We're Growing A Forest of Redwoods


Lately I’ve been wrestling with a low level feeling of despair.

It’s not the kind of crippling depression where you can’t get anything done; it’s more of a low-level background hum that never quite goes away, like a cough that you just can’t seem to shake. I think it comes from toiling day after day and feeling like nothing is growing. 


A few weeks back I was in this same place, feeling like the things I’m spending my precious time and my energy on aren’t going anywhere, aren’t turning into the things I hope they will. And that’s kind of discouraging. Sometimes we have such huge dreams and sometimes it feels like the whole thing is just never going to get off the ground.


If you don’t know a lot about us or the things we dream of, we’re dreaming of really big, beautiful things. Way more than just music. We love making music, but the things that we have in our hearts are way to big to be contained in just one art form. We dream of a thriving collective of people sharing art, of a thriving community, where everyone is welcomed and respected and contributes. A community where we can take off the masks and be real and honest, and maybe in the process heal and not feel so alone. It’s so big. And it grows so slowly.


I realized a few weeks ago what the root of this despair is, and I wanted to write something about it to remind myself when its familiar chorus gets stuck in my head. The thing about all this that we’re working on is that it’s so big that it just moves slowly. Glacially slow. All the best things in life though grow really slowly. Nature is replete with examples of exponential growth, where it looks like absolutely nothing is going on and then out of nowhere there is an explosion of life and growth. 


Maybe you can relate. A creative project that just seems like it’s going nowhere. A business you’re trying to grow. Fitness goals that you’re trying to reach. Kids you’re trying to raise. You toil from sun up to sun down and it looks like the needle hasn’t budged at all. And that’s really discouraging. What are we putting in all this effort for if we’re not making progress?


I think our problem here is that our timeline is just too short. One of my favorite quotes is “most people overestimate what they can do in a day and underestimate what they can do in a year.” I feel the weight of that constantly. Slowly but patiently investing in something pays off so largely in the long run, but we’re so worried about making progress today that we get discouraged and want to quit. Compound interest doesn’t just apply to retirement accounts.


The last few days have been an absolute struggle to just keep going. Between trying to get two businesses to grow, to grow our music and our audience, working on a full length album, keeping up with our personal health and family health, it’s exhausting. Some days just feel like too much.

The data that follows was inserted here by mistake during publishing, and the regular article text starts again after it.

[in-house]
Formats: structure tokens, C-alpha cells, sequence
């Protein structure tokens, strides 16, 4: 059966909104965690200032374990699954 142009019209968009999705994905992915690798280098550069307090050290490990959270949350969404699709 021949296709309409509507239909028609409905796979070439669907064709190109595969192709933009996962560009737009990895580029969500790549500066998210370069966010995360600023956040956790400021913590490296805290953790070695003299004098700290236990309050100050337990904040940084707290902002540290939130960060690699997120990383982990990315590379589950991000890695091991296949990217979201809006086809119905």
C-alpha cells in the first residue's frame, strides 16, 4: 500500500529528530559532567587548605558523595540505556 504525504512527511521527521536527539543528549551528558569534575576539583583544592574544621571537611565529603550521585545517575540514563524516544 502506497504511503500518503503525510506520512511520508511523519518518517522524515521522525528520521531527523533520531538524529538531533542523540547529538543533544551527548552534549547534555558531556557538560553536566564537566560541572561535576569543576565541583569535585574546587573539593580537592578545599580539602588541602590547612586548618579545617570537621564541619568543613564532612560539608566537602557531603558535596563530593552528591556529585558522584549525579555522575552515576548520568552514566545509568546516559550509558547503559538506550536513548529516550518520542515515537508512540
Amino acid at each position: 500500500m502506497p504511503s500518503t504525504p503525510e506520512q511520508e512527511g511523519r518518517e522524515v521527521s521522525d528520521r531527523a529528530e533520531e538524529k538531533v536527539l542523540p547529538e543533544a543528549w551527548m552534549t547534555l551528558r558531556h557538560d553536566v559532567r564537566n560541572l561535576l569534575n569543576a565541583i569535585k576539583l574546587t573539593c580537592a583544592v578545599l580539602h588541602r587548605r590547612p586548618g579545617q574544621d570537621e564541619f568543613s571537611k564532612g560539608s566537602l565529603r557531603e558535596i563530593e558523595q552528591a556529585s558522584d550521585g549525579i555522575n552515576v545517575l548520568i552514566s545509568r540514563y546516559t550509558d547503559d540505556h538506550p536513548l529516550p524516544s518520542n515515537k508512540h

Sometimes I look around and see everyone around me with fancier cars than I have, nicer looking clothes and gadgets, have their shit together, have already paid their taxes and have all their laundry put away and dishes cleaned, while I sit on my little pile of dirt, covered in mud, and look at the patch of land that hasn’t done a damn thing all week. Often it feels like the people around me are in need of food and all I can do is sit there and point at the sprouts that have only just now broken through the ground. 


I need to zoom out my timeline. I’m looking too closely. 


Sometimes I imagine what it would be like to grow a forest of redwoods; these massive, magnificent, sturdy trees that exist for hundreds and hundreds of years. And I’m reminded that things of that magnitude and longevity don’t grow overnight. Weeds grow overnight. And then they die. They’re so transient. These massive giants take decades to make any real progress. But we’re not in the business of growing weeds. We want to grow redwoods, things that will last and withstand the test of time. And that means that from day to day, despite weathering the lightning and hail, the cold and the wind, it doesn’t look like much is happening. But the next year it’s a little bigger. The next decade it’s noticeably sturdier. The next century it’s massive and nearly indestructible. We don’t want to grow weeds. When we’re dealing with such massive things, any daily, monthly or even yearly progress is really hard to measure. Keep showing up. Keep pressing on. Keep toiling. Fortunes aren’t built overnight. Vibrant, thriving communities aren’t built overnight. There’s no such thing as an “overnight sensation”. There is only steady, consistent pressing in, until somewhere, out of nowhere, growth and new life burst forth seemingly out of nowhere. 


Imagine if we were actually growing a forest of redwoods, these massive, gigantic trees. We would toil day in and day out, and wouldn’t really see any changes in the course of our days, or months, or maybe even years. But our children would. Their children would. The choices we make, the courses we take today, don’t only impact our lives. They impact our kids and their friends, and their kids even further down the road. 


Keep showing up. Keep pressing on. Keep toiling.


Toiling with you,

Drew







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